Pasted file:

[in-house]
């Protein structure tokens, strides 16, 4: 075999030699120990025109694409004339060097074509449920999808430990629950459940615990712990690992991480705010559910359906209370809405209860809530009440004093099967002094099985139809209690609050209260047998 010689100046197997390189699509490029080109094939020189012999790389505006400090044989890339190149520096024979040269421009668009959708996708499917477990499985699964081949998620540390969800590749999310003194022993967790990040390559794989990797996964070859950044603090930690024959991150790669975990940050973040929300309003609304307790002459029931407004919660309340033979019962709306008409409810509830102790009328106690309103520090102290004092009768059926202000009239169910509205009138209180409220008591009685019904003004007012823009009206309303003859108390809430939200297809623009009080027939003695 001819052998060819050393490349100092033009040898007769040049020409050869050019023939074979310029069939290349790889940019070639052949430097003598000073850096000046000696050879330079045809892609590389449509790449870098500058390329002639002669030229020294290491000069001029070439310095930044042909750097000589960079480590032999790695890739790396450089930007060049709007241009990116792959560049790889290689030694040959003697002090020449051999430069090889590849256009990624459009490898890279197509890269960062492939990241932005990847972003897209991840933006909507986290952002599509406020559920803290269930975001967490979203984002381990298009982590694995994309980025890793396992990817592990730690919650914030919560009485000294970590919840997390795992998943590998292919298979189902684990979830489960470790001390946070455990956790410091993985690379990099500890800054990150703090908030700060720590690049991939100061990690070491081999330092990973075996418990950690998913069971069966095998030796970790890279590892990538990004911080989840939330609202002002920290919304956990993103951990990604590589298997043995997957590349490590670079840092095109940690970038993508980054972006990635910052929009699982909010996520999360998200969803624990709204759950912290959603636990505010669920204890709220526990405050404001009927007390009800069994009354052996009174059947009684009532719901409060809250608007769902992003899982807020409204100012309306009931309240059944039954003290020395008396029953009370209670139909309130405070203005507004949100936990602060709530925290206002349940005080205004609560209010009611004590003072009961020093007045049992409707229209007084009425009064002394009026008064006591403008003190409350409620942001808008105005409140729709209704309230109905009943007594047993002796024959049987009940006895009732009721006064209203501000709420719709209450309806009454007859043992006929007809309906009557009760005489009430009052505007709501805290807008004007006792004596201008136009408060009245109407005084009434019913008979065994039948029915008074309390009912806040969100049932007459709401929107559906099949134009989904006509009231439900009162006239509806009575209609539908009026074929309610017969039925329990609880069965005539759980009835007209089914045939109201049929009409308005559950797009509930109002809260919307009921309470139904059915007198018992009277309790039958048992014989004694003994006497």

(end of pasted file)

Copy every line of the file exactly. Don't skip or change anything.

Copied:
[in-house]
């Protein structure tokens, strides 16, 4: 075999030699120990025109694409004339060097074509449920999808430990629950459940615990712990690992991480705010559910359906209370809405209860809530009440004093099967002094099985139809209690609050209260047998 010689100046197997390189699509490029080109094939020189012999790389505006400090044989890339190149520096024979040269421009668009959708996708499917477990499985699964081949998620540390969800590749999310003194022993967790990040390559794989990797996964070859950044603090930690024959991150790669975990940050973040929300309003609304307790002459029931407004919660309340033979019962709306008409409810509830102790009328106690309103520090102290004092009768059926202000009239169910509205009138209180409220008591009685019904003004007012823009009206309303003859108390809430939200297809623009009080027939003695 001819052998060819050393490349100092033009040898007769040049020409050869050019023939074979310029069939290349790889940019070639052949430097003598000073850096000046000696050879330079045809892609590389449509790449870098500058390329002639002669030229020294290491000069001029070439310095930044042909750097000589960079480590032999790695890739790396450089930007060049709007241009990116792959560049790889290689030694040959003697002090020449051999430069090889590849256009990624459009490898890279197509890269960062492939990241932005990847972003897209991840933006909507986290952002599509406020559920803290269930975001967490979203984002381990298009982590694995994309980025890793396992990817592990730690919650914030919560009485000294970590919840997390795992998943590998292919298979189902684990979830489960470790001390946070455990956790410091993985690379990099500890800054990150703090908030700060720590690049991939100061990690070491081999330092990973075996418990950690998913069971069966095998030796970790890279590892990538990004911080989840939330609202002002920290919304956990993103951990990604590589298997043995997957590349490590670079840092095109940690970038993508980054972006990635910052929009699982909010996520999360998200969803624990709204759950912290959603636990505010669920204890709220526990405050404001009927007390009800069994009354052996009174059947009684009532719901409060809250608007769902992003899982807020409204100012309306009931309240059944039954003290020395008396029953009370209670139909309130405070203005507004949100936990602060709530925290206002349940005080205004609560209010009611004590003072009961020093007045049992409707229209007084009425009064002394009026008064006591403008003190409350409620942001808008105005409140729709209704309230109905009943007594047993002796024959049987009940006895009732009721006064209203501000709420719709209450309806009454007859043992006929007809309906009557009760005489009430009052505007709501805290807008004007006792004596201008136009408060009245109407005084009434019913008979065994039948029915008074309390009912806040969100049932007459709401929107559906099949134009989904006509009231439900009162006239509806009575209609539908009026074929309610017969039925329990609880069965005539759980009835007209089914045939109201049929009409308005559950797009509930109002809260919307009921309470139904059915007198018992009277309790039958048992014989004694003994006497």